There has not been much excitement on the westbound transatlantic service, and indeed, at least one prompt ship has ballasted to the U.S. hoping to find better employment. Several paraxylene parcels have been noted, but the traders all want to keep their options open as to where to sell – asking for Europe, India and Far East options in case they cannot place the material in the U.S. A parcel of pyrolysis gasoline was noted from Rijeka, Croatia, to the U.S. Gulf, but it too could end up in Antwerp-Rotterdam-Amsterdam instead.

On Far East-bound routes, it has been another abject week for owners with ships on berth in May, with virtually nothing being quoted. Rates are clinging to the $80/t region for 5,000-ton parcels from Rotterdam to China, but it is possible to fix 2,000-3,000-ton parcels at this level too. Bigger parcels of 10,000 tons do not attract much of a discount since a cargo of that size would probably entail bringing an outsider on berth, which would then be at a disadvantage in having to fill the remaining space.

There is not a great deal of scheduled space remaining on the route to India and the Middle East Gulf. These carriers have filled out with some larger slugs of ethylene dichloride to India and Pakistan or else have taken some of the small parcels of aromatics that have been quoted. More base oils have been booked from the Black Sea into the United Arab Emirates, while phosphoric acid from North Africa has siphoned off yet more potential carriers. Vegetable oil is also active from the Black Sea with a steady procession of ships being fixed.


Japan is celebrating Golden Week, and other countries such as Singapore, China and Korea have public holidays around this time as well, making it hard to develop new business. Consequently, the prevailing view this week has been one of quietness and soft freight levels, which seemingly applies to all the domestic Asia routes. Bits and pieces of base oils have been detected but supplies are reputed to be tighter and less material is being shipped.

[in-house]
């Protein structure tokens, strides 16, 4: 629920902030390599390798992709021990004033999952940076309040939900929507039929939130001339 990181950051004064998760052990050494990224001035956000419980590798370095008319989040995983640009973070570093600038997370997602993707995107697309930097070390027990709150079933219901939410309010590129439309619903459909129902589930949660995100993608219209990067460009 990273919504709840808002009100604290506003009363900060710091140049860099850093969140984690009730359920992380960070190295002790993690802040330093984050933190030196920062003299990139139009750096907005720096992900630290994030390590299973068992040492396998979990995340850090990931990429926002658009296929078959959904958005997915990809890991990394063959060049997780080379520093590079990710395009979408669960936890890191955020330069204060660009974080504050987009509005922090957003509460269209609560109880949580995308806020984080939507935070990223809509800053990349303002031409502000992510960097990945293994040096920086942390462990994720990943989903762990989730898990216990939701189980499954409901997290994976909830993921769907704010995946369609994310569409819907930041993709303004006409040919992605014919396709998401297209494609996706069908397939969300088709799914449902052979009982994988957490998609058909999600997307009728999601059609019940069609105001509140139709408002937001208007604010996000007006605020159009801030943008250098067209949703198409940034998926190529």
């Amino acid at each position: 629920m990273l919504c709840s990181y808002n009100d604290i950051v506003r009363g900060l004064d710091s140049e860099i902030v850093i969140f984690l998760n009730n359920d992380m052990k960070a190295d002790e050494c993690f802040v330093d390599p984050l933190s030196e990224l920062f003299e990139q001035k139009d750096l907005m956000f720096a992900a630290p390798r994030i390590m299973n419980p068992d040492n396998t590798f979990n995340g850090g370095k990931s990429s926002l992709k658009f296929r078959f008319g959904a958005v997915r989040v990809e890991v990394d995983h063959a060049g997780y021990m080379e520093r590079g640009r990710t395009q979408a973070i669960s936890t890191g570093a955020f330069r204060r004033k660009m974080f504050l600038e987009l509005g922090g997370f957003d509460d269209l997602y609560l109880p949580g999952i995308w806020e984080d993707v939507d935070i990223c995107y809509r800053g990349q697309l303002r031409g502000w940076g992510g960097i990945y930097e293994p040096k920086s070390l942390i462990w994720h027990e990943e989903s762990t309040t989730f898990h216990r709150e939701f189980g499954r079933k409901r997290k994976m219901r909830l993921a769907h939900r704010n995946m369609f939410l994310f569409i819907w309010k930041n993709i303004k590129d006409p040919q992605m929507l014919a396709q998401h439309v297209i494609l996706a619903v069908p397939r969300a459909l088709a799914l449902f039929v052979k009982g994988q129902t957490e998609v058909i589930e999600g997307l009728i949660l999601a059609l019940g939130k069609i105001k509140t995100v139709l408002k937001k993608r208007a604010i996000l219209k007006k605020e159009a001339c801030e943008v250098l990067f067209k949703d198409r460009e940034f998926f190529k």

Several export benzene cargoes were covered to the U.S. over the past week, with rates in the region of $40/t from Korea and in the high $40s/t from Japan for 6,000-ton parcels. No new base oil fixtures were discovered, but these kinds of levels should be applicable for base oils as well.

Space is available to Europe. Again, there was no discernible base oil activity this week, but there have been cargoes of vinyl acetate monomer, phosphoric acid, biodiesel and cyclohexane. Palm oil markets are having a quiet spell to Europe and the Americas, but things are a little better into India.

Regional business in India and the Middle East Gulf has been slow, putting rates under yet more pressure. Base oils continue to move to India and Pakistan from Iran, and there have been some Red Sea cargoes too.

Eastbound is reported to be flat, with several prompt positions around. Enquiries of Iranian chemicals seem to be more prolific, with several cargoes of 30,000-40,000 tons each being quoted to China.

Westbound has also seen some Iranian quotations, but European owners are still unable to secure insurance cover to take advantage of them.

Adrian Brown is a senior market analyst for chemicals and base oils with SSY Shipbrokers, London. Information about SSY can be found Adrian Brown, in the U.K., can be reached atfix@ssychems.comor by phone at +44 12 0750 7507. In the Bergen office in Norway, SSYs Ian Roberts can be reached at or +47 55 54 05 00 and in Singapore Jordi Maymi at +65 6854 7127.